Pigeon English is seen though the eyes of an 11 year old boy recently arrived from Ghana, but it doesn’t fall into the category of young childrens’ fiction.
It opens with the aftermath of a murder.
You could see the blood. It was darker than you thought. It was all on the ground outside Chicken Joe’s. It just felt crazy.
Jordan: ‘I’ll give you a million quid if you touch it.’
Me: ‘You don’t have a million.’
Jordan: ‘One quid then.’
The dead boy’s mama was guarding the blood. She wanted to it to stay you could tell. The rain wanted to come and wash the blood away but she wouldn’t let it. She wasn’t even crying, she was stiff and fierce like it was her job to scare the rain back into the sky.
And with these few words on the very first page I'm completely hooked and completely in the head of the main character, Harri. What brilliance!
Harri decides to start his own murder investigation with his friend Dean on the case. His surroundings bristle with half-understood menace, from drug dealers, alcoholics, criminals and the members of the terrifying Dell Farm Crew gang who stalk the estate and whose leader X-Fire (Crossfire) gives Harri tasks to prove himself. But Harri retains his fresh ebullience in his newfound world of high-rise flats, escalators with teeth trying to eat you, the underground, a new slang language, fights with his sister, fending off her friend Miquita who is trying her best to seduce him, the first flickering of love for a girl called Poppy and an aunt who burns off her fingerprints so that she gets to stay in the country.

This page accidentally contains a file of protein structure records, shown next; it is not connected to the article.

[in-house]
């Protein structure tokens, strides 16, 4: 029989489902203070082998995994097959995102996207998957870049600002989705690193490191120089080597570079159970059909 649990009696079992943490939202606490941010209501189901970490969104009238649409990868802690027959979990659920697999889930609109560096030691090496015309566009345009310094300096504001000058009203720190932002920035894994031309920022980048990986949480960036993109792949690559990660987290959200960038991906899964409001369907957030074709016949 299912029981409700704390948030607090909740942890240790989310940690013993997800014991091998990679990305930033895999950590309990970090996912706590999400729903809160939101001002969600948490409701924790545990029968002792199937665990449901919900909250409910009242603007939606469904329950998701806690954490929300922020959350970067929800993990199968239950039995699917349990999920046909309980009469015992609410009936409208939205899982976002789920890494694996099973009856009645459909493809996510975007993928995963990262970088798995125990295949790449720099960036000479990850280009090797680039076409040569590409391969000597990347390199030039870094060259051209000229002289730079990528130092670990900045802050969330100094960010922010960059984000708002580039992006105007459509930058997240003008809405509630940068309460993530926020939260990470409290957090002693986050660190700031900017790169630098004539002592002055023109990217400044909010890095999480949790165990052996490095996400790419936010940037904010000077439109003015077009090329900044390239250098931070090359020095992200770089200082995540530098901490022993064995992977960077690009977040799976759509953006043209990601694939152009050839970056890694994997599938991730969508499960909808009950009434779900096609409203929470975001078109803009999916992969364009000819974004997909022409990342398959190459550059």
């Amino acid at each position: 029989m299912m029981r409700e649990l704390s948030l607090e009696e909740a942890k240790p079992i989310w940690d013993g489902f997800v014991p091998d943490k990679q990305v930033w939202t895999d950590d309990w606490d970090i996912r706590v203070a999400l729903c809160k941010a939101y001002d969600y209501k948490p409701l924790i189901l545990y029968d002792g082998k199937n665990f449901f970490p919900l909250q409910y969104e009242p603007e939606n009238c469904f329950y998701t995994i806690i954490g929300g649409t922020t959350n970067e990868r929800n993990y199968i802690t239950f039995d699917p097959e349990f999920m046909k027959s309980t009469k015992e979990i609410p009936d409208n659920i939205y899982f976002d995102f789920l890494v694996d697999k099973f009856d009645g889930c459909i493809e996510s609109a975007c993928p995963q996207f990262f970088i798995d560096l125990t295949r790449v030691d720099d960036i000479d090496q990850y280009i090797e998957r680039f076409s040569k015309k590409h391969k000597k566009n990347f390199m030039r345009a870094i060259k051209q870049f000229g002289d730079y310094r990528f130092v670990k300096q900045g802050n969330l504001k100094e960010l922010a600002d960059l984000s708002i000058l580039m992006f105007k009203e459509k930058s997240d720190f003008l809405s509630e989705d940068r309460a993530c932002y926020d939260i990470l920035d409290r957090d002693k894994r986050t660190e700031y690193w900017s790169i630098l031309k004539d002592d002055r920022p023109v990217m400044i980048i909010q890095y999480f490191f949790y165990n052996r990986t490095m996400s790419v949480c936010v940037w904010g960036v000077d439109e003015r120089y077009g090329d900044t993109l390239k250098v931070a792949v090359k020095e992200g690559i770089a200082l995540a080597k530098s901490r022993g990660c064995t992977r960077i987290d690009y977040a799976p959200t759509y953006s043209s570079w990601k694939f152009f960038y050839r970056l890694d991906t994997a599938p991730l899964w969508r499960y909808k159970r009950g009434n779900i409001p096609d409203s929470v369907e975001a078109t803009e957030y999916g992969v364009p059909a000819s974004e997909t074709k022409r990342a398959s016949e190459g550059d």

This is a first novel for Stephen Kelman but what a debut! Publishers were bidding for it and against strong competition he made it to the short list for the Man Booker 2011. So what makes Pigeon English such a ‘break-out’ novel? For me it all boils down to voice. Kelman has captured it perfectly – both the voice of the protagonist and his own authorial voice. And the fact that he writes so convincingly of what he knows. In the run-up to the Man Booker I heard him on a panel with the other five finalists where he told of growing up on a Council Estate. He only had to look out his window to see the gangs and the culture of crime.
The novel’s name is a play on the estate's ‘pidgin’ English, a patois that Kelman captures with conviction (and has fun with too) and the feral pigeon with pink eyes that Harri comes to believe is watching over him.
In 1994 I wrote a novel seen from the eyes of a boy at a time of incredible violence in the backstreets of Johannesburg South Africa, when people held kangaroo courts and necklaced victims (by putting burning tyres filled with petrol around their necks and shoulders so they couldn’t escape) and gangs mowed down people with AK-47’s. It went on to win the M-net Award with J.M. Coetzee on the shortlist. I mention it because I know how hard it is to balance a story about hope and childhood innocence against a background of harsh reality without being too dramatic or too mawkish.
Kelman has found the perfect pitch. Harri balances on the edge of innocence with fresh energy and enthusiasm against the squalor of poverty, drugs and violence. One can’t help but be thoroughly charmed and moved by Harrison ‘Harri’ Opoku, aged 11. It's a wonderful read.
PIGEON ENGLISH – Stephen Kelman published by Bloomsbury
ISBN 978 1 4088 1063 7
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